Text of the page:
Building new kinds of nuclear requires private-sector investment. “The fuel that every nuclear company needs is vast bundles of cash. You burn cash before you burn uranium,” Myhrvold said. But new nuclear generation will also require “substantial government funding,” he said. “No first-of-a-kind technology has ever been built without government funding.”

Finally, Myhrvold connected his message to the NRC’s mission. “Proactive regulation is wanted,” he said, pointing to the way the federal government regulates new drugs, automobiles, and aircraft. In those cases, regulation is expensive, often with long time frames, but works nonetheless. Why? Because the public has faith in the regulation.

Global Need for Winning Technologies

In his Scientific American article, Myhrvold wrote, “It’s too early to say which ideas will succeed. But it is clear that the need is global, and the market for winning technologies will be huge. Governments and investors would be smart to place many bets. We need to increase the odds that at least one will pay off wildly—and soon.”

Myhrvold has had a remarkable career, including 14 years at Microsoft and now head of a venture capital firm, Intellectual Ventures. Before joining Microsoft, he was a postdoctoral fellow in applied mathematics and theoretical physics at Cambridge University, working with Stephen Hawking.  He earned a doctorate in theoretical and mathematical physics and a master’s degree in mathematical economics from Princeton, and a master’s degree in geophysics and space physics and a bachelor’s degree in mathematics from UCLA.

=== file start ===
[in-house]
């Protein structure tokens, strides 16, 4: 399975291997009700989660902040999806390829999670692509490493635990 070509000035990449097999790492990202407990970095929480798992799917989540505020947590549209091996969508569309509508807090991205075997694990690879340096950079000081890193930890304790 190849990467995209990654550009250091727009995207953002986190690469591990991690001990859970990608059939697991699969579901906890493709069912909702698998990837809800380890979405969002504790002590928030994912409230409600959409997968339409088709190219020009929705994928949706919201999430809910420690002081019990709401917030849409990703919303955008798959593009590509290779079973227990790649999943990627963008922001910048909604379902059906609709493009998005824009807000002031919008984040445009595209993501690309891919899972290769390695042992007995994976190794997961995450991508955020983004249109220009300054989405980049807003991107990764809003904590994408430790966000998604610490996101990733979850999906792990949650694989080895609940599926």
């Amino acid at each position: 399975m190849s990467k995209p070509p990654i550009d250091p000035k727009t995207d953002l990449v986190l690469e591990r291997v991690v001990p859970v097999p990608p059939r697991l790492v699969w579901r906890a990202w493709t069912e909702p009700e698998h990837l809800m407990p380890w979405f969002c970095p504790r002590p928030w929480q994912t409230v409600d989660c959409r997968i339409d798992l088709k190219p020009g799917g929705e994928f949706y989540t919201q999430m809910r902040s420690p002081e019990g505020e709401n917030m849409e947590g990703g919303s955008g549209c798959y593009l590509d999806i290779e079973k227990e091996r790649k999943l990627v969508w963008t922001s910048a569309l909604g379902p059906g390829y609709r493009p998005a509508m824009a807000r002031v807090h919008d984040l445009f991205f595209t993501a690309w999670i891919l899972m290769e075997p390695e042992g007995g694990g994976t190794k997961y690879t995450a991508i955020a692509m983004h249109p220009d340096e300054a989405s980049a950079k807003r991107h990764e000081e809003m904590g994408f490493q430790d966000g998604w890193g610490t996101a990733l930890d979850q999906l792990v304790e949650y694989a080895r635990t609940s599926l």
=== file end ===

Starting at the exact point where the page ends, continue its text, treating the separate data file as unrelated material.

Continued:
Myhrvold is also a gifted photographer and a complete foodie, co-authoring the award-winning cookbook, Modernist Cuisine (2011), and Modernist Cuisine at Home (2012), which takes modernist cooking techniques and makes them more accessible to the home cook.

“Transformation” is the theme of this year’s 31st Regulatory Information Conference (RIC), and the first to feature an outside speaker. The agency has seen its workload change dramatically, as has its workforce, but the fundamental mission of nuclear safety continues. Chairman Kristine Svinicki in kicking off the meeting, which she noted was her 10th, said that when she attended her first RIC a decade ago, “There were points where we were seeing not just one application (for a new plant) a month but sometimes two. Contrast that with today, when we have reactors ceasing operation.” The agency has also largely completed its response to the 2011 Fukushima accident, which involved a lot of internal turmoil at the NRC. She said that the past 10 years taught her “to have a really deep humility about the ability to predict what the future is going to look like.”

Ho K. Nieh, director of the NRC’s Office of Nuclear Reactor Regulation, offered a quick look at the demographics of the NRC staff. “In February of this year,” he said, “with roughly 2,900 staff on board, we have 24% of our staff eligible to retire now, 38% eligible in three years, and 42% eligible in four years.” The agency increasingly consists of a diminishing number of very experienced staff and an increasing number of new employees, with few in the middle to fill the ranks of future project managers and agency leaders.

Kennedy Maize is a long-time energy journalist and a frequent contributor to POWER.